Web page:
At first glance, Tina Callahan, looks like any other 317 Main student behind the keyboard, smiling and focused on the music in front of her,  but look a little closer, and you’ll notice that she plays with only one hand. In conversation, her halting speech reveals the tell-tale signs of brain injury.

Tina had a massive stroke in 2002 at the age of 44  that robbed her of her ability to speak and left her without the use of her right side. She’s not alone. Tina is one of 2 million Americans suffering from Aphasia, the  loss of language,  but not brain function.
But the reason for her visit to 317 Main wasn’t about what she lost. It’s about what she’s regained.  She and her husband of 34 years, Tom, were featured in a workshop led by certified Music Therapist Patricia Mulholland on the healing power of music.
“The therapy is about using music intentionally to promote growth and healing,”  explained Mulholland,   Speaking to an audience made up of caregivers, stroke survivors, musicians and people with cognitive disabilities, Mulholland explained how playing music allows neurons in the brain to make new connections. This kind of rewiring, called neuroplasticity,  is especially important following brain trauma.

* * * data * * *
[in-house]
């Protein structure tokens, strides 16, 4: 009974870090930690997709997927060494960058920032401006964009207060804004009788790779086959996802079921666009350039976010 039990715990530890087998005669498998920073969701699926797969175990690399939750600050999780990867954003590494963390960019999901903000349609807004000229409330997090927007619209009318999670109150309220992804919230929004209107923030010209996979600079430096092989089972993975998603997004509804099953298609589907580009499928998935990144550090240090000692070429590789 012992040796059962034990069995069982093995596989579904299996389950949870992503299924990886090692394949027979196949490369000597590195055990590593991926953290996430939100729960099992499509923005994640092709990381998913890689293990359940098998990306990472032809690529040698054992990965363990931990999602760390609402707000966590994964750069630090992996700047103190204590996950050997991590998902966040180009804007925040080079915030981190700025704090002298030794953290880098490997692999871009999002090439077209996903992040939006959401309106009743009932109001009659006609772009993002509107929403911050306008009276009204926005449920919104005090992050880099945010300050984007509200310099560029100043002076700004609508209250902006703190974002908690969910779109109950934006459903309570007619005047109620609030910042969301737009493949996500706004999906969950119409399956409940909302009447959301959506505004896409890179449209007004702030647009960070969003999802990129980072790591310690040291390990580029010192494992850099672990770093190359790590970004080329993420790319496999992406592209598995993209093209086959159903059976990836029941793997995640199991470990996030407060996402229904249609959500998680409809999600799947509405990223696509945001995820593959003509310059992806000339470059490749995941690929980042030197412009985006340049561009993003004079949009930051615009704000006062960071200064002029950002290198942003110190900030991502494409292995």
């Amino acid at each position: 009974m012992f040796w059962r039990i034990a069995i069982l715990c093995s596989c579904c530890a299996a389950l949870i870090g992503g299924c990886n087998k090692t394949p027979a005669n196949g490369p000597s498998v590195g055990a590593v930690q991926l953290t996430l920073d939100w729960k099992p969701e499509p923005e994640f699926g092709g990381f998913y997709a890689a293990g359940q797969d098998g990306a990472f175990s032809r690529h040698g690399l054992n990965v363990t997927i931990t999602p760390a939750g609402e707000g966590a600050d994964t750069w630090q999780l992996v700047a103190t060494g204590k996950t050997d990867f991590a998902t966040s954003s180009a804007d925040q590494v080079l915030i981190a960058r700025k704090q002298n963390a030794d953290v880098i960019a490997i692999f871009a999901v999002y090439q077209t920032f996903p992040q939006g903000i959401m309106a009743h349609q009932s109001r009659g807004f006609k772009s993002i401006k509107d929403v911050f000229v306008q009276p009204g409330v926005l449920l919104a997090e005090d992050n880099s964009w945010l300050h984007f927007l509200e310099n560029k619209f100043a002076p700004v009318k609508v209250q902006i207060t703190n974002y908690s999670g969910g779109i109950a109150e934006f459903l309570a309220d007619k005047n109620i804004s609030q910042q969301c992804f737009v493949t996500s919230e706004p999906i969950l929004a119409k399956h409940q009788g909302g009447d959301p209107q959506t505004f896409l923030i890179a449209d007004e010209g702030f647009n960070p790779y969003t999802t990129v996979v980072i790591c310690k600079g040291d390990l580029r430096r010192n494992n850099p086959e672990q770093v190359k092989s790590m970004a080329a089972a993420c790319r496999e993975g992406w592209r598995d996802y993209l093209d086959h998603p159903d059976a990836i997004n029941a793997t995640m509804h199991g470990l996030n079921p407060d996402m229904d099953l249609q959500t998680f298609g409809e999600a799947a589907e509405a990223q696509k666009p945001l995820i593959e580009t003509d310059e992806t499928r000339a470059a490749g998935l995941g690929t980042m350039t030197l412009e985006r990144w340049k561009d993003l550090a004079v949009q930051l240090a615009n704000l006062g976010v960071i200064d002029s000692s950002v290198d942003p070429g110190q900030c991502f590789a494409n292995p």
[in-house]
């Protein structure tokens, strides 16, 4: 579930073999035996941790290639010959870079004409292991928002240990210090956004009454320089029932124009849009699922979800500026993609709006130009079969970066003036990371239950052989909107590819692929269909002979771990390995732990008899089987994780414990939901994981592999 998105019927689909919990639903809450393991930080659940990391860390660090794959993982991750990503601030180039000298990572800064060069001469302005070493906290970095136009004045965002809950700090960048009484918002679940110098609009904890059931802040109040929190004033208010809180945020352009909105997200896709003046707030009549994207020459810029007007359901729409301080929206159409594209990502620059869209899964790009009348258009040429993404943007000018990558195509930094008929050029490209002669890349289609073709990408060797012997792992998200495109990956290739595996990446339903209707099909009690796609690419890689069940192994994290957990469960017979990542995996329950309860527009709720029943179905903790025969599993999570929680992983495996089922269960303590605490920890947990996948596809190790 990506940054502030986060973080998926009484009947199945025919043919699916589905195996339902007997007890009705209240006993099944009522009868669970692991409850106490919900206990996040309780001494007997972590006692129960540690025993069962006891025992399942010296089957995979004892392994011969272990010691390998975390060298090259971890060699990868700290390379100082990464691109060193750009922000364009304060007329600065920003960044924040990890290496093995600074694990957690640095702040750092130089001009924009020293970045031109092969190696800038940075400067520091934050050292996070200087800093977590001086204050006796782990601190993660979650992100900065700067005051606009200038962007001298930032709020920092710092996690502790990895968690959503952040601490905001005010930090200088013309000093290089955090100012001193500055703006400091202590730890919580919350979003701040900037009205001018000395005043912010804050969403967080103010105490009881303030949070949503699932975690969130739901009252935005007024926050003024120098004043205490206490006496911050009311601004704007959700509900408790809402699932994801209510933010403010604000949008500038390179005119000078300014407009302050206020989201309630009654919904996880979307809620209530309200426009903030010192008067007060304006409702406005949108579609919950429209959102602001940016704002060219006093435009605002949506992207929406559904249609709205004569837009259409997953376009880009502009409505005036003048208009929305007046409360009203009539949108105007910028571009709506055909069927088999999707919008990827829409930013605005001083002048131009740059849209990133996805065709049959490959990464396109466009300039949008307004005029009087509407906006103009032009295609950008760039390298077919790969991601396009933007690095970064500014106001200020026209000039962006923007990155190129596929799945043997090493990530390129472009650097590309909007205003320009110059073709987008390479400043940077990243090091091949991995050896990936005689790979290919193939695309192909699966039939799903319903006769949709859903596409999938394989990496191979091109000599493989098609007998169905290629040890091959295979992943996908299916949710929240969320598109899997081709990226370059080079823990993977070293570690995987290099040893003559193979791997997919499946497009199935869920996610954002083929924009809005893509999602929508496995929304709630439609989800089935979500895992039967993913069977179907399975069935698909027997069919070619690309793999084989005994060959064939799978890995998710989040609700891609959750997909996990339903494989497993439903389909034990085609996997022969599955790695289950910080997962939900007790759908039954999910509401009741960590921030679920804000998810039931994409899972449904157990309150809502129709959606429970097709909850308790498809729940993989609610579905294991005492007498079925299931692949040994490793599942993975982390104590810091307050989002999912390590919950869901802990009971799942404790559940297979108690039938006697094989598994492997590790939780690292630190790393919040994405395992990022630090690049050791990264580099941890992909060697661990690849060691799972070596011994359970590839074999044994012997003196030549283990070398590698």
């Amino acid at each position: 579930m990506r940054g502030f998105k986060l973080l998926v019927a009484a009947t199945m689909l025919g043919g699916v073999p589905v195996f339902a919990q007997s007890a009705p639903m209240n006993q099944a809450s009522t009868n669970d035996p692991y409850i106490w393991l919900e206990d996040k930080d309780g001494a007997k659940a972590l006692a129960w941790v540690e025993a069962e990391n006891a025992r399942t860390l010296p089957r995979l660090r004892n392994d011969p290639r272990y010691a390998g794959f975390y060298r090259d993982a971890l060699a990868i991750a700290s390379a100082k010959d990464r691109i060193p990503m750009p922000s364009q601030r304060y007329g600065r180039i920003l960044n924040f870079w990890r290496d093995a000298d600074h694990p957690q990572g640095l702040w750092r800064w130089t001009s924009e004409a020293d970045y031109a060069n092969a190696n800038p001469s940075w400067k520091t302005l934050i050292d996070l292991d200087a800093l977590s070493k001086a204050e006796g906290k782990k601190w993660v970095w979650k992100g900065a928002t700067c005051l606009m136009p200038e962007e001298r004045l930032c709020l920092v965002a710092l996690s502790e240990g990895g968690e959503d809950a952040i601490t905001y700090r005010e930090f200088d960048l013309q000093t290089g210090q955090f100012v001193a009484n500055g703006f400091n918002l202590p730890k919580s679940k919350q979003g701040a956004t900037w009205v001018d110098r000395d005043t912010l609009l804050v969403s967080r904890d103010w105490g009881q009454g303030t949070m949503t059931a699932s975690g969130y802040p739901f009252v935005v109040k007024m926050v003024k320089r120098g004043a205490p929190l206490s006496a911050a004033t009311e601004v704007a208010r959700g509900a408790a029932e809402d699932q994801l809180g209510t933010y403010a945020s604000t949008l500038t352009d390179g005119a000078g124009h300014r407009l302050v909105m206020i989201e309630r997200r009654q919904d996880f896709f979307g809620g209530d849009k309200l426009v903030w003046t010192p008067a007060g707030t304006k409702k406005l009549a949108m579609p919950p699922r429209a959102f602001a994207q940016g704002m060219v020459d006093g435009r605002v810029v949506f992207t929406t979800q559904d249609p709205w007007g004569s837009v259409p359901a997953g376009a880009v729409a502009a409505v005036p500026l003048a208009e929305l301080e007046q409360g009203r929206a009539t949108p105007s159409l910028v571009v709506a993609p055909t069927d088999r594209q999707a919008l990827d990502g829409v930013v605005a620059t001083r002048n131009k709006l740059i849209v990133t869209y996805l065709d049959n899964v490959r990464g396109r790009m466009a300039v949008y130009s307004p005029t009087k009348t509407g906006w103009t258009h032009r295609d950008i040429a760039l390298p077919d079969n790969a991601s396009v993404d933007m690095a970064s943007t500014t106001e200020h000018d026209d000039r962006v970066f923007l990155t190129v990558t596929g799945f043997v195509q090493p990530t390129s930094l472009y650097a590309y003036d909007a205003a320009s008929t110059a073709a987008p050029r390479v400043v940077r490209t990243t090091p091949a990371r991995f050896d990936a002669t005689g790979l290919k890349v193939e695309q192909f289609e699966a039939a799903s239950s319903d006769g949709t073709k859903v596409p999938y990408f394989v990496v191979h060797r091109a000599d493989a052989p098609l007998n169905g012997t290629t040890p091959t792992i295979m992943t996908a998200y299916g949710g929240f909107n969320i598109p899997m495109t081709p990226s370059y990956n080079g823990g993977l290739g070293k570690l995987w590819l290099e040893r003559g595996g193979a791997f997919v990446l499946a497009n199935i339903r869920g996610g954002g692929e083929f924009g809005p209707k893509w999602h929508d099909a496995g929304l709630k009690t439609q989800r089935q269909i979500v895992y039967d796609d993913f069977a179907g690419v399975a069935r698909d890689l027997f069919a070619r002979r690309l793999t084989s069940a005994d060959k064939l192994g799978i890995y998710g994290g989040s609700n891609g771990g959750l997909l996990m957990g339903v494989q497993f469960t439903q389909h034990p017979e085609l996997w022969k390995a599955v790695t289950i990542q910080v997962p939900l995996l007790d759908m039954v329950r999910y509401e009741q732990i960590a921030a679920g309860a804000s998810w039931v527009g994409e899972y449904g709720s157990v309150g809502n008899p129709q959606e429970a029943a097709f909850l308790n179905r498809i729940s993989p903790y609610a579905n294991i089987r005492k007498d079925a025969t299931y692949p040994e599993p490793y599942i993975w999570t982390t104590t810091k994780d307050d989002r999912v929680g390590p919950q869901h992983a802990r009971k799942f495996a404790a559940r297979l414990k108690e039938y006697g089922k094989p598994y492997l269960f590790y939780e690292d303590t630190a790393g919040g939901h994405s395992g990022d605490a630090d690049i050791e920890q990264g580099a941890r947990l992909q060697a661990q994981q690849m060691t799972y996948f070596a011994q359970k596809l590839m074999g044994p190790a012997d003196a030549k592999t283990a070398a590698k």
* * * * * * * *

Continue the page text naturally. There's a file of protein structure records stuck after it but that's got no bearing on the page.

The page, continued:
In Tina’s case, music therapy with Mulholland helped Tina regain both physical and cognitive skills.
With help from Mulholland, Tina wrote “Sonata for Piano: A Stroke Survivor’s Story. ” The  piece, with narrative interludes from Tom, recounted the trauma of Tina’s stroke and her slow but steady recovery through music.
The takeaway for the audience: music can be an effective tool for anyone recovering from brain trauma. “There are new doorways awaiting you,”  says Mulholland.
317 Main is hoping to make Music Therapy a part of our regular programming.  If you would be interested in learning more, please contact us and we’ll notify you about upcoming classes.   amy317main.org.